Minneapolis police are getting into the book business.

In a partnership with Little Free Library, the department will turn a pair of its police cruisers into bookmobiles with the hope of teaching the importance of reading.

Community policing officers will carry books while they are making their rounds on the city’s North and South sides. They’ll still respond to certain emergencies, but won’t be dispatched to calls for help, freeing them up to visit neighborhoods without libraries and give away books to anyone who wants them.

The program is the first of its kind in the country, organizers say.

Little Free Library officials said its free-standing libraries have been hits in other cities, like Los Angeles, where every police precinct has one and officers regularly host story times for children.

From a distance, the boxes could be mistaken for a birdhouse or an oversized mailbox. An unfinished dollhouse, even. But when they’re finished, officials say they’ll be stocked with dozens of all kinds books. People are encouraged to take a book or leave a book, without fear of overdue fines.

Dozens of the libraries already dot residential streets around the city, officials say. Many are extravagantly decorated, reflecting the flavor of the surrounding area.

On Tuesday, members of the department’s community engagement team, led by Cmdr. Charlie Adams, spent part of the morning at the Fourth Precinct headquarters assembling the miniature houses. The sound of hammers and smell of industrial glue filled the airy room where they worked.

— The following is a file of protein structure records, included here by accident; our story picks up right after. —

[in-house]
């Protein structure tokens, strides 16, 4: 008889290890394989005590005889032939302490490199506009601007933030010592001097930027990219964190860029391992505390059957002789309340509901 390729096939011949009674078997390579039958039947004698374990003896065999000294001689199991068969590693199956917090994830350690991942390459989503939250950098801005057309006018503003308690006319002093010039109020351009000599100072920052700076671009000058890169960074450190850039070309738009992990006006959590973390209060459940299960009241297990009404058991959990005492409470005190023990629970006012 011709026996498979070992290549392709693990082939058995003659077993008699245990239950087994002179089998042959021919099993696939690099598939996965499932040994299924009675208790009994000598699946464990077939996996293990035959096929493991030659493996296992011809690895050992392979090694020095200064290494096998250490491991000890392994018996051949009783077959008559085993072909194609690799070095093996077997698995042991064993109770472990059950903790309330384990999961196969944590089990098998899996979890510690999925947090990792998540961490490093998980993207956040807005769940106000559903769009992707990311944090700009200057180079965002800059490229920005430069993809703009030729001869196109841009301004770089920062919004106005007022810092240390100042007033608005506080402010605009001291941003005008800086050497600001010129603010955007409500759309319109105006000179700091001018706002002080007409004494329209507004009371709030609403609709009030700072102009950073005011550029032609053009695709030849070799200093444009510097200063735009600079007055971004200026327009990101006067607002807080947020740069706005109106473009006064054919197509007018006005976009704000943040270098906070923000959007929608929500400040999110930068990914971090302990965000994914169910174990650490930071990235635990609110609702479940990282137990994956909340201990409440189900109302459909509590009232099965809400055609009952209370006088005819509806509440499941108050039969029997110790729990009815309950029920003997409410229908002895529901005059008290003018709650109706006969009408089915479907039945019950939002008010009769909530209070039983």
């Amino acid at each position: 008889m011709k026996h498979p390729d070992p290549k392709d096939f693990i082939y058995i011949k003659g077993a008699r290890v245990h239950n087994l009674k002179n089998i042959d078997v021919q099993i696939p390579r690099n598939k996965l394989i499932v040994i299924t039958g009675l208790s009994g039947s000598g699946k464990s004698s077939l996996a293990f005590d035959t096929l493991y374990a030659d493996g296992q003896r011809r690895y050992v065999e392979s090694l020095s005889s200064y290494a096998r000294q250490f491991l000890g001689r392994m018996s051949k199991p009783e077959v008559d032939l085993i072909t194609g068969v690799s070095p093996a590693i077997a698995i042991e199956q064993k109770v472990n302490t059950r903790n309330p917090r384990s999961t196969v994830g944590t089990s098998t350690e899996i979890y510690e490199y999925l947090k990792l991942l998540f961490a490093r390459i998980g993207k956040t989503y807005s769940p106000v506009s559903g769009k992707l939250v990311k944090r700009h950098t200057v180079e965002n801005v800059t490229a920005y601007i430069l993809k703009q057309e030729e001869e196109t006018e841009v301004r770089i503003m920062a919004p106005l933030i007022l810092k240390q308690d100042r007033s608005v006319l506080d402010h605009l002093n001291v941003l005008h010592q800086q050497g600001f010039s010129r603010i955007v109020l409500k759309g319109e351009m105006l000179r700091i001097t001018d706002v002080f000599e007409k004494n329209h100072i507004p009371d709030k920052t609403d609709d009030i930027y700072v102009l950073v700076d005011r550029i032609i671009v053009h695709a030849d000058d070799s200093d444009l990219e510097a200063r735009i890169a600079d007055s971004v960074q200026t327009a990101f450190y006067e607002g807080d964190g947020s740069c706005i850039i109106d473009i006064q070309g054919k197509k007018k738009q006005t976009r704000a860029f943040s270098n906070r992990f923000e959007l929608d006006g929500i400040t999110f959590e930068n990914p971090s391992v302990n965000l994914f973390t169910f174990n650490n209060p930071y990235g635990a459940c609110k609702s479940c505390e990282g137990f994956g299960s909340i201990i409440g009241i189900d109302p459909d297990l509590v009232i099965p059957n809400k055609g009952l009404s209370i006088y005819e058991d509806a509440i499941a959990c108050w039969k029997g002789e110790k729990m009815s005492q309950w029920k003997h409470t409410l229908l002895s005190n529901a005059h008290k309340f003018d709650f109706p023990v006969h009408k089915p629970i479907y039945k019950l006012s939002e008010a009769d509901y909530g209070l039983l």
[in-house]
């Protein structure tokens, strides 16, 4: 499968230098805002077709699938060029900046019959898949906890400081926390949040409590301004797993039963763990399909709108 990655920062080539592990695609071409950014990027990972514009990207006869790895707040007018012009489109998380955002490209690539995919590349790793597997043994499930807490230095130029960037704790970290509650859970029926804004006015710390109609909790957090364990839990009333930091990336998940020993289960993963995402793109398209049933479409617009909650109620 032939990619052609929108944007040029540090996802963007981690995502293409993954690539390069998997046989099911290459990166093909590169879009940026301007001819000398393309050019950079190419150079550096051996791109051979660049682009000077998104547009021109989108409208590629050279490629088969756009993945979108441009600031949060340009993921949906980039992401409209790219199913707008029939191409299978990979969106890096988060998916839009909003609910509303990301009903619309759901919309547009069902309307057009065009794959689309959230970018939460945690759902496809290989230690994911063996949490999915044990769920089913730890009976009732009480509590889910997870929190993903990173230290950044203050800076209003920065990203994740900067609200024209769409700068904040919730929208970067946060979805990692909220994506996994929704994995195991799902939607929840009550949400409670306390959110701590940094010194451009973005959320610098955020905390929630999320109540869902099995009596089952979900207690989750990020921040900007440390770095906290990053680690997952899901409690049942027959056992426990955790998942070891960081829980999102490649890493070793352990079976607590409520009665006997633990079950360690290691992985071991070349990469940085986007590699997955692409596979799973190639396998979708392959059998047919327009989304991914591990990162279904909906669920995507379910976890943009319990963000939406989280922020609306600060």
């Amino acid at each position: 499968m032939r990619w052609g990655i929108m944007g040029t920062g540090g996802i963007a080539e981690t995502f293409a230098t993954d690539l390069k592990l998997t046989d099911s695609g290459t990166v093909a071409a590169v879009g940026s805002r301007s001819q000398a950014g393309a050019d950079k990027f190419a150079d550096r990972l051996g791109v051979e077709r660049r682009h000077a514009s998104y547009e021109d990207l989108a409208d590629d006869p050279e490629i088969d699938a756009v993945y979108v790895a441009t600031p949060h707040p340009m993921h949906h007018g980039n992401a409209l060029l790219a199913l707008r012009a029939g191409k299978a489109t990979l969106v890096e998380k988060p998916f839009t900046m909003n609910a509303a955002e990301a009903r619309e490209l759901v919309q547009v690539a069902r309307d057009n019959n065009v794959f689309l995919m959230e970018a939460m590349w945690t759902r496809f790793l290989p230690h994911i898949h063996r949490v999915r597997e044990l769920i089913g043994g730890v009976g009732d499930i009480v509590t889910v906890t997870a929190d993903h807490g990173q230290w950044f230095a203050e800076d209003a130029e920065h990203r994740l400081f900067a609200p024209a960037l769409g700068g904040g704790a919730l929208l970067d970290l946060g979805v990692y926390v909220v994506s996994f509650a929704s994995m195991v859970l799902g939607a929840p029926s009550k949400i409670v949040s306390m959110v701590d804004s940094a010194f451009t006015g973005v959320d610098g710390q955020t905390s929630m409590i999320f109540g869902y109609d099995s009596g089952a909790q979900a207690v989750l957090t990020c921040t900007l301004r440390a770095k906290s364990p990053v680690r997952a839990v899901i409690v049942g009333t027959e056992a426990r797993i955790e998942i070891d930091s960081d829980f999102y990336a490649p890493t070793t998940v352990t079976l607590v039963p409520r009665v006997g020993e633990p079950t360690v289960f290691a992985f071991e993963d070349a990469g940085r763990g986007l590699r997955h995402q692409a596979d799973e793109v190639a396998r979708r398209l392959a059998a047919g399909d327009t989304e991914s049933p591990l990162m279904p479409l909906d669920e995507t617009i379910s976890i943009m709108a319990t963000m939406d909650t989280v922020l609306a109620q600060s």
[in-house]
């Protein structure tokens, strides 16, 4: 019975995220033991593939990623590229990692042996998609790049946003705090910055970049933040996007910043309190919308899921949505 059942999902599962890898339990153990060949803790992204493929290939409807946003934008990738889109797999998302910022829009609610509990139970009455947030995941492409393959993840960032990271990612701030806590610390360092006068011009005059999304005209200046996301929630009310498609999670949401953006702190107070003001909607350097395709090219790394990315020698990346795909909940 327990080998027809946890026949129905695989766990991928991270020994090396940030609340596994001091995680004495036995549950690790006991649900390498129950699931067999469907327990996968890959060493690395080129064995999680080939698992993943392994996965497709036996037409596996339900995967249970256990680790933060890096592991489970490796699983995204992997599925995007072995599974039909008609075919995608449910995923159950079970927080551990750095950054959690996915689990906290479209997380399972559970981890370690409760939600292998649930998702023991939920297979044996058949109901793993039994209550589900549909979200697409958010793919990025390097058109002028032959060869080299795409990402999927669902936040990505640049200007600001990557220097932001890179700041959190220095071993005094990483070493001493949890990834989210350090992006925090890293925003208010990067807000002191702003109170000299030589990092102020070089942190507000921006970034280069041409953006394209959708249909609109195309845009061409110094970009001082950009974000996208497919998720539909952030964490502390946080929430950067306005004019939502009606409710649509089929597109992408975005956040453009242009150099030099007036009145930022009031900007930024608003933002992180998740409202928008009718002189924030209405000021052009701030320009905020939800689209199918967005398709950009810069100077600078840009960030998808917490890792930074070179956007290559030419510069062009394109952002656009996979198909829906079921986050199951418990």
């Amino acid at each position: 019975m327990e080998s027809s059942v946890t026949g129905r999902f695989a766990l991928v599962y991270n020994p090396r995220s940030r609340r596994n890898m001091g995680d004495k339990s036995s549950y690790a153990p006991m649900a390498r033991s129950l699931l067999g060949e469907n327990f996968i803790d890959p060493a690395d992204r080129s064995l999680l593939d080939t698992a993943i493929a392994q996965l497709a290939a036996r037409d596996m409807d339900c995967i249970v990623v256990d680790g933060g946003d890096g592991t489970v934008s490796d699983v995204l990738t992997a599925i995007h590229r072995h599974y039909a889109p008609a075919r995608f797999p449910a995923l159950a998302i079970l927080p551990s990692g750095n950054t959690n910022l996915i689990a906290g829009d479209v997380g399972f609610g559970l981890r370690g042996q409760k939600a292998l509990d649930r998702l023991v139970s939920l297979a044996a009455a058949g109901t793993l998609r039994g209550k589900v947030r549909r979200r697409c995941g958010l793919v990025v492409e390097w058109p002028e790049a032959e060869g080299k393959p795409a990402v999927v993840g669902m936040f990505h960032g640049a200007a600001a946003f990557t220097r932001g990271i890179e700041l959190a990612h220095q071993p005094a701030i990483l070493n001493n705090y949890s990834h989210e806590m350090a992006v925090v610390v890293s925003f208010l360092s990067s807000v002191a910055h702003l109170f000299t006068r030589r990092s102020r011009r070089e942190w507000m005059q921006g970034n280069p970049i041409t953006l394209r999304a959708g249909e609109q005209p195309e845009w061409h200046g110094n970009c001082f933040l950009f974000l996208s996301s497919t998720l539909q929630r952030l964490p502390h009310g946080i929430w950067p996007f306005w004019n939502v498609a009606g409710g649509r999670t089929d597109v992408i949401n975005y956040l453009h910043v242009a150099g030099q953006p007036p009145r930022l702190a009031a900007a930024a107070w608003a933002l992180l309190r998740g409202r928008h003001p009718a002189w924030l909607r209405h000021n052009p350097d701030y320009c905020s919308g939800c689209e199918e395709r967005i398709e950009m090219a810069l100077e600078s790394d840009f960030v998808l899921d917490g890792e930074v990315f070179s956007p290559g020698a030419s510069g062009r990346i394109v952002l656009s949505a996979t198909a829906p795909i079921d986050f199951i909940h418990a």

Police Chief Medaria Arradondo held a wooden panel as one of his officers pounded in a nail. He said in a statement that he was thrilled by the exercise in community building, “an incredible way to empower our youth and reach them in a positive way.”

One of the two new squad cars/bookmobiles was parked outside the police station on Tuesday with a decal on its door that boasts, “WE SHARE BOOKS!” “We encourage children out there, or parents, if they see the decals out there ... to flag down one of our officers,” Arradondo said.

Little Free Library Executive Director Todd Bol started the book exchange in his hometown of Hudson, Wis., in 2009, building the first mini-library out of an old garage door in honor of his late mother. Today, there are more than 60,000 libraries in all 50 states and more than 80 countries around the world. In recent years, the little book boxes have sprung up in far-flung places like Australia and Qatar.

“We’re excited for police and their communities to connect through reading and hope this program helps foster strong relationships,” Bol said in a statement announcing the new program.

The idea has drawn interest from police departments in Detroit, Cleveland and Los Angeles, he said.

“We hope that 20 years from now, when you think about police, you think those are the nice guys who gave me books,” Bol said.

His brother, Tony Bol, a producer for Minnesota Public Radio and one of the program’s stewards, said he believes the Little Library movement “changes the communication of the neighborhood” and presents an opportunity for people to come together.

And while the libraries have a negligible impact on crime, the boxes promote “literacy, community building and creative expression,” Tony Bol said.

For now, available titles to be given away range from children’s books like “Camp Wildhog” and “The Box Car Children: The Yellow House Mystery” to more adult fare, including a well-thumbed unauthorized biography of Martha Stewart.

Donations are always welcome, police said.